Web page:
India’s young Test sensation, Prithvi Shaw, has played in two major leagues during the period in which he was supposed to be under a doping ban.

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Doping cases aren't frequent in cricket but neither are they completely absent. From Ian Botham to Shane Warne and Shoaib Akhtar, there are instances of players ‘inadvertently’ consuming drugs that result in violating several clauses that are in place to avoid them from resorting to performance-enhancing methods.  

The latest ban to young Test sensation Prithvi Shaw, though, stands out as a touch for the simple fact that he played in two major leagues during the period in which he was supposed to be under a ban.

Shaw will serve just four months of his eight-month ban after BCCI kept the whole thing under covers which allowed Shaw, who had consumed the drug, albeit accidentally (or maybe not), in February, to continue playing.

According to the BCCI statement released, Shaw "inadvertently ingested a prohibited substance, which can be commonly found in cough syrups". He had provided his sample during the Syed Mushtaq Ali tournament on February 22. But he was subsequently charged only on July 16 under BCCI's Anti-Doping Rules and issued an eight-month ban, dated back to 16 March 2019.

Why then was there such a long delay in the charges being filed? It must be remembered that Shaw took part in the Indian T20 League and the Mumbai T20 League during this time frame.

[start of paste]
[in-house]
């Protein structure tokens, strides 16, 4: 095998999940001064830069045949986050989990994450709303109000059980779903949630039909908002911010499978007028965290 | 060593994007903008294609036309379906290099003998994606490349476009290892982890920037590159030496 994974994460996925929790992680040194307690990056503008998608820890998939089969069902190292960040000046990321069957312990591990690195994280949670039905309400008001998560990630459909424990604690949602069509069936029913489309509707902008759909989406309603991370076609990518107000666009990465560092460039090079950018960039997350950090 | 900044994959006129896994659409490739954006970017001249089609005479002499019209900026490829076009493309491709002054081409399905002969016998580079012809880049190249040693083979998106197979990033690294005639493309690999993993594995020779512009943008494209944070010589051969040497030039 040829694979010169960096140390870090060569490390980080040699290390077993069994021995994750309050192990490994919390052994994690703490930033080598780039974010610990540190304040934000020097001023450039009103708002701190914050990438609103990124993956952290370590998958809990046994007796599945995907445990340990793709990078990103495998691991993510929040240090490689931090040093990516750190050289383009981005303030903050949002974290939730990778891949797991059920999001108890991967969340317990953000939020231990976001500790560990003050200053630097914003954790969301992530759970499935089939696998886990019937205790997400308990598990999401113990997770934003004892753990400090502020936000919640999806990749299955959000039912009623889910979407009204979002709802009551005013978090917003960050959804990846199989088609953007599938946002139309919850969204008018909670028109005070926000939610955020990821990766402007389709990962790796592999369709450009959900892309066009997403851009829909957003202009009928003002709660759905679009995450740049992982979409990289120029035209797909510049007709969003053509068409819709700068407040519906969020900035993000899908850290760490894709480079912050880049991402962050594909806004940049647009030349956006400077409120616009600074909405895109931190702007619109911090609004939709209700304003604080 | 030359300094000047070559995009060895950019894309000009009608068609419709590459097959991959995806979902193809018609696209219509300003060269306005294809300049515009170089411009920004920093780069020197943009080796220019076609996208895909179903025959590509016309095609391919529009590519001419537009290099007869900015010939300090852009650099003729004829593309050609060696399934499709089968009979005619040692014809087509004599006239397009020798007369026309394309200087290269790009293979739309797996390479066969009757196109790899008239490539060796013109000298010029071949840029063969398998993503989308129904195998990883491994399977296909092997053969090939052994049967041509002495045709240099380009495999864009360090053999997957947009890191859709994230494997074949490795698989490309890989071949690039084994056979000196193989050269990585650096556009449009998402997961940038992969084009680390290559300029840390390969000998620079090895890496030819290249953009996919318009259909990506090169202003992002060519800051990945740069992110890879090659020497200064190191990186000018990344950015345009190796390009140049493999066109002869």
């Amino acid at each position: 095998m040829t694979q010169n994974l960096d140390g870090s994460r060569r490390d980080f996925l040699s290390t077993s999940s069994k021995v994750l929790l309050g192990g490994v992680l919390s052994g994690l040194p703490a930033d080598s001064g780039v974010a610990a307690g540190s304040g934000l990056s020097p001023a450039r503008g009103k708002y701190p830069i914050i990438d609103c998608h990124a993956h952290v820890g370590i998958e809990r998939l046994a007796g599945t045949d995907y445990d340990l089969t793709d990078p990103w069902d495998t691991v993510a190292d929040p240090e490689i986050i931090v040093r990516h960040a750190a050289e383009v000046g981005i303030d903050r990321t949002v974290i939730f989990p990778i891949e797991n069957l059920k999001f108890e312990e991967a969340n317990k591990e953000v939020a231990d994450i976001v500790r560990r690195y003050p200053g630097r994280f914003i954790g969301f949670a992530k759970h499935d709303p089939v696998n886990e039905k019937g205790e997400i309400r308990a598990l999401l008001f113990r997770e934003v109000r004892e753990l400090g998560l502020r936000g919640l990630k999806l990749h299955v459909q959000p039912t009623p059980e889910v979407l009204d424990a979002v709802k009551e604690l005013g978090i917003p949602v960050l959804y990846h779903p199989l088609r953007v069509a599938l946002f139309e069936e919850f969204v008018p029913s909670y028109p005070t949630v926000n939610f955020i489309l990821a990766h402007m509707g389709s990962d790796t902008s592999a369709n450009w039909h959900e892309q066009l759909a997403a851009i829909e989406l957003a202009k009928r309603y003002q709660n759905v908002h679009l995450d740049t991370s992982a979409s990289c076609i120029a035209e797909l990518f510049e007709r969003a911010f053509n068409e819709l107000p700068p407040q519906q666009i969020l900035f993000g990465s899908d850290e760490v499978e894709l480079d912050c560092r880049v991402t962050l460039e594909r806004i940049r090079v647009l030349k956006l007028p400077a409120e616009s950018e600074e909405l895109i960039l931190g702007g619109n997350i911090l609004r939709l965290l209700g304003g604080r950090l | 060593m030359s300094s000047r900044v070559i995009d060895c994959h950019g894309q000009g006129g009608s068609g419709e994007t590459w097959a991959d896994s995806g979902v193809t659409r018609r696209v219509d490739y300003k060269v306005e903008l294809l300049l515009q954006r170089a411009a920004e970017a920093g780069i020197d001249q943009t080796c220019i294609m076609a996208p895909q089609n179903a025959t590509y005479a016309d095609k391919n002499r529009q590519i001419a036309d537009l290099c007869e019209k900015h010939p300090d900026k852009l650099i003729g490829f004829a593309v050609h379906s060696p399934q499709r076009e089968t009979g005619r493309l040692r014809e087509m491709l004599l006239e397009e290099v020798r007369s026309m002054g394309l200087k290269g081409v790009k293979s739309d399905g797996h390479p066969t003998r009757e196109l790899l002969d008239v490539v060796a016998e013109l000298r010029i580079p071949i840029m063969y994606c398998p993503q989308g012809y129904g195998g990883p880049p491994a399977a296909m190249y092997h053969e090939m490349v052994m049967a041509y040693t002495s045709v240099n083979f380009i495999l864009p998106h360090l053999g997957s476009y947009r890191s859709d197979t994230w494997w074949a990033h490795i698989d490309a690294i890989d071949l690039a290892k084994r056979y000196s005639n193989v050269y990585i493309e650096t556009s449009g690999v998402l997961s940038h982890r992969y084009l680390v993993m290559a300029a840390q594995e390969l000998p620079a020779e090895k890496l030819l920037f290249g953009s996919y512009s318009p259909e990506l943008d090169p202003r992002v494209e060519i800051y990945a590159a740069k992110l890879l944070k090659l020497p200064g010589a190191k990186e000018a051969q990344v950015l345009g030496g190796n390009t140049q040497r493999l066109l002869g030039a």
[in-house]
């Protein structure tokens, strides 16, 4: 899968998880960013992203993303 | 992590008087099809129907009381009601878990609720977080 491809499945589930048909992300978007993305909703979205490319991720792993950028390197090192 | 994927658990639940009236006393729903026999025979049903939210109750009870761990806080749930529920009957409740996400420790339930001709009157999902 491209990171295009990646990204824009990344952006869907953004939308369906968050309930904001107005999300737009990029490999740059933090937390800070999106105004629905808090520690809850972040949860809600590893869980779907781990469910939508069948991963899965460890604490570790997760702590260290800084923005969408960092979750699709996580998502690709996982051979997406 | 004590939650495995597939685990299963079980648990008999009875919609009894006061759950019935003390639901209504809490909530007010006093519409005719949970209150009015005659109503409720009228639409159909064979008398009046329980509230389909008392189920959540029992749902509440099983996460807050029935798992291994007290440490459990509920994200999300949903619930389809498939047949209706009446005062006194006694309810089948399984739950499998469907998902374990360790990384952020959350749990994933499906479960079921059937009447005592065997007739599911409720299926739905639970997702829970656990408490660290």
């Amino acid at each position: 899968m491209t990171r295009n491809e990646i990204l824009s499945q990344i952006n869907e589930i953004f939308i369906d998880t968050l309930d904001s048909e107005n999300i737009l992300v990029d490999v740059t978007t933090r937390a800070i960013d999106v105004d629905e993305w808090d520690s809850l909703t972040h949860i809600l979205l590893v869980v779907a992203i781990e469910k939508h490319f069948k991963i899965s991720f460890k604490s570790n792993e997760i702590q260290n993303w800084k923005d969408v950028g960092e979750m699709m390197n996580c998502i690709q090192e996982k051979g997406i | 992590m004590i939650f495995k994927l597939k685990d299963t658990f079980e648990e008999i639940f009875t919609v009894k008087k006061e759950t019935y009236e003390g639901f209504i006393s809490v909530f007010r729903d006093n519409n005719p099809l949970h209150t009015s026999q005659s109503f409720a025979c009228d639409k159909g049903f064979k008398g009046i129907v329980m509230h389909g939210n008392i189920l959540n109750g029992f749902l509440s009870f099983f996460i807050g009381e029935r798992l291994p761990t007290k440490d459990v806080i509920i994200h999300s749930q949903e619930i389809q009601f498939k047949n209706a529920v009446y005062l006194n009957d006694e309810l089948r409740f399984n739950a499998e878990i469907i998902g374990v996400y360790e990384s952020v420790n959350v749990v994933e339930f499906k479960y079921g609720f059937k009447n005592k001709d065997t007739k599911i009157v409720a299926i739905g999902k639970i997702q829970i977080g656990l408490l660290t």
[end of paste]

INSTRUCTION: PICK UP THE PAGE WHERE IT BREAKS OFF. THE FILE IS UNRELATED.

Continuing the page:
The test results came from the National Dope Testing Laboratory (NDTL) which is WADA (World Anti Doping Agency) accredited. But when did they come? Going by previous such instances in Indian cricket, NDTL is unlikely to have taken over a month.

Yusuf Pathan's positive results in 2017 came within a month as did Pradeep Sangwan's in 2013. There is also the case of Abhishek Gupta last year which again took less time. In all these cases, the review board also acted fast and took less than two months to issue a charge.

Why then was Shaw's delayed by two months?

Read: India’s Prithvi Shaw suspended from cricket for eight months

BCCI also were quick to push Shaw's act as negligence, citing he had ingested cough syrups which contained the prohibited substance, Terbutaline. But this was after Shaw couldn't remember the name of the cough syrup and was unable to produce a copy of the prescription or bill. He stated that he took the syrup on the advice of the chemist which is questionable with players given adequate training on avoiding over-the-counter medicines.

By taking Shaw's words, with no evidence aiding it into account and lending him a soft corner, BCCI have put it's Anti Doping Rules under the scanner. Is it time for the National Anti Doping Agency to be given control over such issues to stop BCCI from mishandling serious issues like doping that needs to dealt with unquestionably.

Feature image courtesy: AFP / Indranil Mukherjee